There are only a couple of videos there. More content in the machine specific galleries. All are in the Media dropdown on the home site.
lol, been regularly visiting V1E since May and didn’t know there was a video section.
When looking at the page just now I also mistakenly thought there was just 3 videos.
However, the page actually has playlists embedded that links to hundreds of videos. This is way way too subtle. I doubt most people realize there’s effectively ~558 videos available to view from that page.
Consider a more obvious intentionally curated, carousel experience, auto play on load, etc…
Mine must just be the last one added, coincidentally
I’d almost prefer seeing the playlist as the main section.
Anyway…this is maybe sidetracking the thread
I have a lot of printing/graphic arts/graphic design skills, 28 years in printing as a working Production Supervisor, covering when anyone was out. So booklet/literature/technical on that I’d be willing to help.
To help with costs/convenience on shipping…been shipping with the major carriers, LTL freight, etc for years. I ship 26-30 pound packages, usually around $60USD in the USA, $100USD Canada, Europe/Asia about $150USD, all insured and tracked.
On standardized all-in-one-box builds the trick, as Ryan knows when doing the boards, more is actually cheaper per unit, its all about knowing how to do RFQ’s and having suppliers that will give cost breaks. An example I’ll use is Hardwood Lumber…I have 4 sawmills/domestic lumber/exotic lumber suppliers I work with, with that said, when I need lumber, I call and say “I am coming to get 100-200 board feet of lumber, I need it planed to X, and straight lined, what kind of price a board foot can you give me”. Building the relationship with those suppliers for 20+ years, I can usually get lumber for prices that would shock most people here, in the $2-$3 a bd/ft range, any specie. Hardware is a similar thisng, as I use 3 suppliers who give me breaks as well. The hardware for the second machine cost me 2/3 less then buying from V1, “sorry Ryan”, and DOM tube here is remarkably cheap, $5-$7 a foot cut to specified length. I buy the bearing from a wholesaler at $3, for a tube of 8.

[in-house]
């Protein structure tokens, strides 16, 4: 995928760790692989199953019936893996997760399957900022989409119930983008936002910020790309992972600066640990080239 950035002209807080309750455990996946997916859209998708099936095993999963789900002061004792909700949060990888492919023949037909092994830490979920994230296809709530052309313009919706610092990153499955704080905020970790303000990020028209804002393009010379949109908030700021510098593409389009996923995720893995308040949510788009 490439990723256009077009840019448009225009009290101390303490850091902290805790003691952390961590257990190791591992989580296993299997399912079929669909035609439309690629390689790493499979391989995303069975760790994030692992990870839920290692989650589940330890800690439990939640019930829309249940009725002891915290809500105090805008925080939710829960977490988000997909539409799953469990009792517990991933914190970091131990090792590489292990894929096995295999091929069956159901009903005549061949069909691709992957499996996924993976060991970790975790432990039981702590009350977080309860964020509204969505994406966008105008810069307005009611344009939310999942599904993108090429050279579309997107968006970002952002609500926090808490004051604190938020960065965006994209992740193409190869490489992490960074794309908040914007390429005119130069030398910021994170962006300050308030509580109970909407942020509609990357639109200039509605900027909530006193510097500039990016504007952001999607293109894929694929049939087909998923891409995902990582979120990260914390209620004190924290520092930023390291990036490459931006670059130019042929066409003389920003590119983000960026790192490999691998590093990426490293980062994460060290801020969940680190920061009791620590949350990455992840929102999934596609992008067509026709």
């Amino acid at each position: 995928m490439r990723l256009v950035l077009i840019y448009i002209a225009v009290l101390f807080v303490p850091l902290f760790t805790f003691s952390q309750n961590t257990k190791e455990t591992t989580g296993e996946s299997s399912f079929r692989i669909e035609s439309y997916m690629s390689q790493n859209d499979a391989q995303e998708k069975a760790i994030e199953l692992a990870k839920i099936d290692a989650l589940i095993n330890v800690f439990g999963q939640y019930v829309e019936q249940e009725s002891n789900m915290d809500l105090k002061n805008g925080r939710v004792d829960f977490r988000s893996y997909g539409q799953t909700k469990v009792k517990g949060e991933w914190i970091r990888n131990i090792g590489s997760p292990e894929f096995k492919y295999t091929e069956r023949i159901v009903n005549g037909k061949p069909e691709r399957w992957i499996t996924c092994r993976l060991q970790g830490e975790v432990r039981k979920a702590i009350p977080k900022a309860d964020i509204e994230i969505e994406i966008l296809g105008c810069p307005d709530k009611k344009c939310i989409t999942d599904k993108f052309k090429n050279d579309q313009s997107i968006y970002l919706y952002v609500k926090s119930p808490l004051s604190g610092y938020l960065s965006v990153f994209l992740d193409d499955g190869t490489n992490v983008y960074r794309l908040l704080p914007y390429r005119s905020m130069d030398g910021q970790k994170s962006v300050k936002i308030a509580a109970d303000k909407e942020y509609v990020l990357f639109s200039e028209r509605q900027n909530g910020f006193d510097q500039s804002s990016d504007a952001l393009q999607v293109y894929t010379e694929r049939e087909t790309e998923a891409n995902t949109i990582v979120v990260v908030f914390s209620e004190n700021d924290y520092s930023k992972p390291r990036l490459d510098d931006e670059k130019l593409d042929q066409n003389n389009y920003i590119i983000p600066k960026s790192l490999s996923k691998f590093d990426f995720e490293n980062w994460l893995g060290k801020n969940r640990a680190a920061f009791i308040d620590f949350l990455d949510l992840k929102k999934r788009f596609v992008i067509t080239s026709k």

Been sourcing and buying as part of my job for years so I smell out deals
I went there earlier and saw 3 videos
Definitely needs improvement and to put them high visibility.
Some great videos in there!
There is a plug in I could not figure out for the docs so you could more easily print what you wanted. I will look into it. Free is better than paid. I can not include them in my orders they would take up too much room in box. Full kits absolutely fill the box. If I get the plug in working perhaps I can fit s print and send service so it is out of my hands, but still available for those that do not want to print it themselves.
Leaderboards are fine, contests are where I know there are issues. I can dig into it more again.
This could easily be a linked video. That way it stays more up to date. Most programs change pretty fast.
Not only do I not have a printed manual, Most of the instructions are incomplete. It takes so much time to do I do not do it until something gets asked several times. so either the majority understand how to finish, or maybe don’t start because there are not complete instructions. I am not all that excited to rewrite how to stuff for other people’s programs, I would much rather find some good videos I think show it well, perhaps a written set of instructions and link them here and use my time on the hardware.
Trying hard, the world is a big place. I think that is my main focus after reading all this. I do not have an advertising budget to compete with any of the rest. So I am going to rely on performance and reputation to get us over the hump for anyone that looks further into home CNC.